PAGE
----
chayote Growing ChayoteThis perennial member of the squash family from the tropics can be eaten raw or cooked like squash. Fruits are usually pale green, oval, smooth skinned, and fur­rowed; but some plants produce fruit that’s darker green, round, or spiny. The vines climb tall by tendrils -sometimes to 50 feet. The tops of the vine will die back in winter, but the roots send up new growth each spring for many years. This is a plant for mild winter climates. Cold weather slows growth and production and frost kills plants to the ground.

How to plant

Buy the fruit in the winter for planting and store in a cool place (the refrigerator is too cold) until the soil warms up in the spring. Plant the whole fruit (at least two for cross-pollination) slanted in the planting hole, with the seed end down and the small end exposed (see photo). If the fruits have sprouted before planting, cut back the shoots to 1 or 2 inches at planting time. If they haven’t sprouted, the broadest end will usually show the seed tip peeping out of the fruit. Barely cover fruit, or leave stem end barely ex­posed. The planting site should be in the sun and in well drained soil.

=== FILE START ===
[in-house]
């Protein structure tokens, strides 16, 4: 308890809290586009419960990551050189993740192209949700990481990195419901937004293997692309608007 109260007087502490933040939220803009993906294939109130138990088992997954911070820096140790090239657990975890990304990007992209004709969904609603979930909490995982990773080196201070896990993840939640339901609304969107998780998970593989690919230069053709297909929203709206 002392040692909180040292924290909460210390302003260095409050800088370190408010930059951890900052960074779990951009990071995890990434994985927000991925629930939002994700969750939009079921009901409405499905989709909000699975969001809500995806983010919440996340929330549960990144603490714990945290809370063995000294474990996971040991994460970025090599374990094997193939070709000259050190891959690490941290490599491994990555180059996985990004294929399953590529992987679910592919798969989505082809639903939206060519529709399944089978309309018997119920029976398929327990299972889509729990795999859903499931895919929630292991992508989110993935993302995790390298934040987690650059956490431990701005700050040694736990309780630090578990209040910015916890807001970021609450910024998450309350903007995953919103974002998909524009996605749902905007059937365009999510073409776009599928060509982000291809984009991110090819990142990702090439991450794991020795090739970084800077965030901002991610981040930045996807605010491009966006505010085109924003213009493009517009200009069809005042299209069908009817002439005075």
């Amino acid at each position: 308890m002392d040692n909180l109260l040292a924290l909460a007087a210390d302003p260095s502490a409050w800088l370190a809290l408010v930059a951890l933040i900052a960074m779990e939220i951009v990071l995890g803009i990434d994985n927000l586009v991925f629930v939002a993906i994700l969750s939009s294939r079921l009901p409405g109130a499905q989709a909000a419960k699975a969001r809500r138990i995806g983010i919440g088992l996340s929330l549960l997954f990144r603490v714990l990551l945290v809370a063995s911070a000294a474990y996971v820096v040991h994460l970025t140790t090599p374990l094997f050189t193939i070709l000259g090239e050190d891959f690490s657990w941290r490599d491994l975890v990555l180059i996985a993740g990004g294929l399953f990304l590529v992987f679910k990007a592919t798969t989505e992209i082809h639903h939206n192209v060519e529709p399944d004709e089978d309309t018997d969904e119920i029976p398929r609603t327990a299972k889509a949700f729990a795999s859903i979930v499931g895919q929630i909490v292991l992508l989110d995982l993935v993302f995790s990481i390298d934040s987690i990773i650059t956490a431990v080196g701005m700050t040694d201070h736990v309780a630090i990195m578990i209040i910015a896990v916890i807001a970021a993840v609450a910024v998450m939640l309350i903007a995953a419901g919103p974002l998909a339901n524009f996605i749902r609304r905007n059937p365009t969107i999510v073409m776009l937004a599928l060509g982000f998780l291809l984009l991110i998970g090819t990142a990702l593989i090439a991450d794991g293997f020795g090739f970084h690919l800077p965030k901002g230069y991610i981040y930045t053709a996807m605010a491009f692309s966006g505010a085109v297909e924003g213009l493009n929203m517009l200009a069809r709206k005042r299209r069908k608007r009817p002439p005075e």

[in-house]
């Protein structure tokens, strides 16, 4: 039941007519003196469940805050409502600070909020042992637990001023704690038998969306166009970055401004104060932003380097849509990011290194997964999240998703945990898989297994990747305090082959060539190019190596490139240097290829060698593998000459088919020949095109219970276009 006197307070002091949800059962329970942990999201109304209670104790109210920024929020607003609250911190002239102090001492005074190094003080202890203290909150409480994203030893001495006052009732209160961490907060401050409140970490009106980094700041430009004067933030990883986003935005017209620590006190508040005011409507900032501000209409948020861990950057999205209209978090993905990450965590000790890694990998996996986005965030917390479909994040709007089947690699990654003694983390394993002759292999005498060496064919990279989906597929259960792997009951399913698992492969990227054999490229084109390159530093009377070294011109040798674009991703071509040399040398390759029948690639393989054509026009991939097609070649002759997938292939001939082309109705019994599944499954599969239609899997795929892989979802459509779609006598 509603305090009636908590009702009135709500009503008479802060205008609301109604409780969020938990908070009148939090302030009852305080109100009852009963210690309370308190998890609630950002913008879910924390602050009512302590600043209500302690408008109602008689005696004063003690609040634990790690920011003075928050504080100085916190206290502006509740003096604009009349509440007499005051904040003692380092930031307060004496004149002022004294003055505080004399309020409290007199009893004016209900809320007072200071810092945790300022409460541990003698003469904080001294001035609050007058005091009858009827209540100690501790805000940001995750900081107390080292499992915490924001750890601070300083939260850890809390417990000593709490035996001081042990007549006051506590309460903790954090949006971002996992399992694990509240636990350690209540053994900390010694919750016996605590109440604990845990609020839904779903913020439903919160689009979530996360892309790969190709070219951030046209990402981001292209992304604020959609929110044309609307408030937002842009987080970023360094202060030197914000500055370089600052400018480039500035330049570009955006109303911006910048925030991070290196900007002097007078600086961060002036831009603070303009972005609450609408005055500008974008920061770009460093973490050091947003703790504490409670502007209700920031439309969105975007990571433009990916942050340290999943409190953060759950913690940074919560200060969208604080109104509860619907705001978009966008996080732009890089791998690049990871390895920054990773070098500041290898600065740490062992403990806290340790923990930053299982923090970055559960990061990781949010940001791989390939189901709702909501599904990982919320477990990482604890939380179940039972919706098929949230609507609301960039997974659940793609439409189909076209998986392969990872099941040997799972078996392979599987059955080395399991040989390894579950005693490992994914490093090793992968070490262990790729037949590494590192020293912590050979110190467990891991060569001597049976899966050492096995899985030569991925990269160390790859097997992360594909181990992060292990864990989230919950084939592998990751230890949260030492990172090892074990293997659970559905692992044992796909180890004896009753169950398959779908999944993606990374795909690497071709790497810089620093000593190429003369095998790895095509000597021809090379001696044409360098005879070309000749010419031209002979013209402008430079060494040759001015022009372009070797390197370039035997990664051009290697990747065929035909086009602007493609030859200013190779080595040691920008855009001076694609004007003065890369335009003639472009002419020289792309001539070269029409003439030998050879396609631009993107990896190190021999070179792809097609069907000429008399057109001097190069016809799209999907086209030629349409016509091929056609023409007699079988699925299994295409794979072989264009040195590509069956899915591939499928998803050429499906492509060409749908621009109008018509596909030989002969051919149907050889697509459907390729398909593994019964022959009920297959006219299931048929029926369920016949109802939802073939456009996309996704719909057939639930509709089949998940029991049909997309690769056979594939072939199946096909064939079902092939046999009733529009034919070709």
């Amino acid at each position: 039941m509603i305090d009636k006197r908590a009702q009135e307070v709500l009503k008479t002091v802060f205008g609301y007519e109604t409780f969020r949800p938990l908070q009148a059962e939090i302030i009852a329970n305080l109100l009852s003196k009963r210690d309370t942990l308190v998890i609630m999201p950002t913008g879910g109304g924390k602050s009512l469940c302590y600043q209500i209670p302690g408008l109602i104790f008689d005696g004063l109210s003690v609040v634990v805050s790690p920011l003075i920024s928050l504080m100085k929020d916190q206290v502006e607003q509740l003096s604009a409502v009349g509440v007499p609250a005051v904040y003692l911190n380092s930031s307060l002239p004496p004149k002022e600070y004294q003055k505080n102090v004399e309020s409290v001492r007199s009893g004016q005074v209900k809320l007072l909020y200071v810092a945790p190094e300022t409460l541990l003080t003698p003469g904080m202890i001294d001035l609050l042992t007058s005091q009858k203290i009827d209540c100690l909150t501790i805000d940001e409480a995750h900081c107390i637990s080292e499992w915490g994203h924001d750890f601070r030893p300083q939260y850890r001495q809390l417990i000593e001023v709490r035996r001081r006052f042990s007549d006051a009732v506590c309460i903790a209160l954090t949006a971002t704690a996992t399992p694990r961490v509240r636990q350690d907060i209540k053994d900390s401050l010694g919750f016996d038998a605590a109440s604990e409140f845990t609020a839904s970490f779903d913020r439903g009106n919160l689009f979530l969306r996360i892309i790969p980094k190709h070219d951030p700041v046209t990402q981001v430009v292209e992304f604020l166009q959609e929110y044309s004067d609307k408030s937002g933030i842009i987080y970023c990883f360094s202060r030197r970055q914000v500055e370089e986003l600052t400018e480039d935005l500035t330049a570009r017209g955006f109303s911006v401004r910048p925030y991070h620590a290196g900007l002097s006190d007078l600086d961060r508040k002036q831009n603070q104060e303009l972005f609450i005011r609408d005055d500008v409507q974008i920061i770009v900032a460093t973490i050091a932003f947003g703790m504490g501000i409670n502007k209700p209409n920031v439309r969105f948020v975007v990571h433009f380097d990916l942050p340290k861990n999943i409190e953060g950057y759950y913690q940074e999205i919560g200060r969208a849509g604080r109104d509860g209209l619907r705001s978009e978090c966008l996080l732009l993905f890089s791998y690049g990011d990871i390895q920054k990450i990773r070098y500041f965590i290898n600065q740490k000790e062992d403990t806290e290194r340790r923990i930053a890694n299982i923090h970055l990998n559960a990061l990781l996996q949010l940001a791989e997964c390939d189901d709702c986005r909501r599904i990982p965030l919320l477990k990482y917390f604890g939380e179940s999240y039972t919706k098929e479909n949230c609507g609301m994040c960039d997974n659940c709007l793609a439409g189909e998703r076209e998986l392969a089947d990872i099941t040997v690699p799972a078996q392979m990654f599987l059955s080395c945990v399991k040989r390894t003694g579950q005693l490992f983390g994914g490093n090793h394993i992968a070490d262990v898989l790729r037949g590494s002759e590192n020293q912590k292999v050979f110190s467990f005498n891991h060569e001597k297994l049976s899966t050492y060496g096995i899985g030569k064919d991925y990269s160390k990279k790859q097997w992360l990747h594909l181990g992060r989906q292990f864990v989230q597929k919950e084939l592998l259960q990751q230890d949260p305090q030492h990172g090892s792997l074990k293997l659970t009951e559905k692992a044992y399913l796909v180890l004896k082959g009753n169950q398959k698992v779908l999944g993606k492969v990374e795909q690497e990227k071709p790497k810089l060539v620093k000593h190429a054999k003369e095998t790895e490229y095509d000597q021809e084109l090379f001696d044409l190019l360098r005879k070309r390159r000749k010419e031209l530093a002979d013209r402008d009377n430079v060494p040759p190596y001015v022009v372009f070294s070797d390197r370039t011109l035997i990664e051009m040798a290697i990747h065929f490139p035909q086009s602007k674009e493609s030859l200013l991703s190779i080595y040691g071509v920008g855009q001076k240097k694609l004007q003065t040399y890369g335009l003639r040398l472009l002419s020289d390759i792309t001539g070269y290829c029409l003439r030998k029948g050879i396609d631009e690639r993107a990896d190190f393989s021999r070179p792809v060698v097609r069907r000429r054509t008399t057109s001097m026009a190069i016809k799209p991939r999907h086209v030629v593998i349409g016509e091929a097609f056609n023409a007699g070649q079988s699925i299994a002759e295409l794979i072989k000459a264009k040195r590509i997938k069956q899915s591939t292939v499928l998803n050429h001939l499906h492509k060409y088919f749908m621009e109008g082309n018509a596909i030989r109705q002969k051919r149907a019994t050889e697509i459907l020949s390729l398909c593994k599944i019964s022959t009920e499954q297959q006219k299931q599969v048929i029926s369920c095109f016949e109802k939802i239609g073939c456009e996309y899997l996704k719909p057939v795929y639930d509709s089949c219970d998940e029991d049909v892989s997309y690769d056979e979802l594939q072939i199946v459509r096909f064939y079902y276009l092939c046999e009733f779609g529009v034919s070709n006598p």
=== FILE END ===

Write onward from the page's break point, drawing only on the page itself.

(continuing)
Be careful not to over water at first; over watering causes the fruit to rot. Once the vine starts to grow, it needs occasional fertilizer and ample water. Commer­cial growers use well rotted manure in the planting mix supplemented with additional high nitrogen fertilizer.


Plants begin to bloom when days start to grow short usually in late August. First fruits are ready for harvest about a month after bloom begins. In warm weather, plants may bear through December and Jan­uary and produce as many as 50 to 100 fruits to the vine.

In containers

You can start chayotes in containers placed next to a fence or other large support, but growth is so rampant that roots will escape from the pots into the ground.

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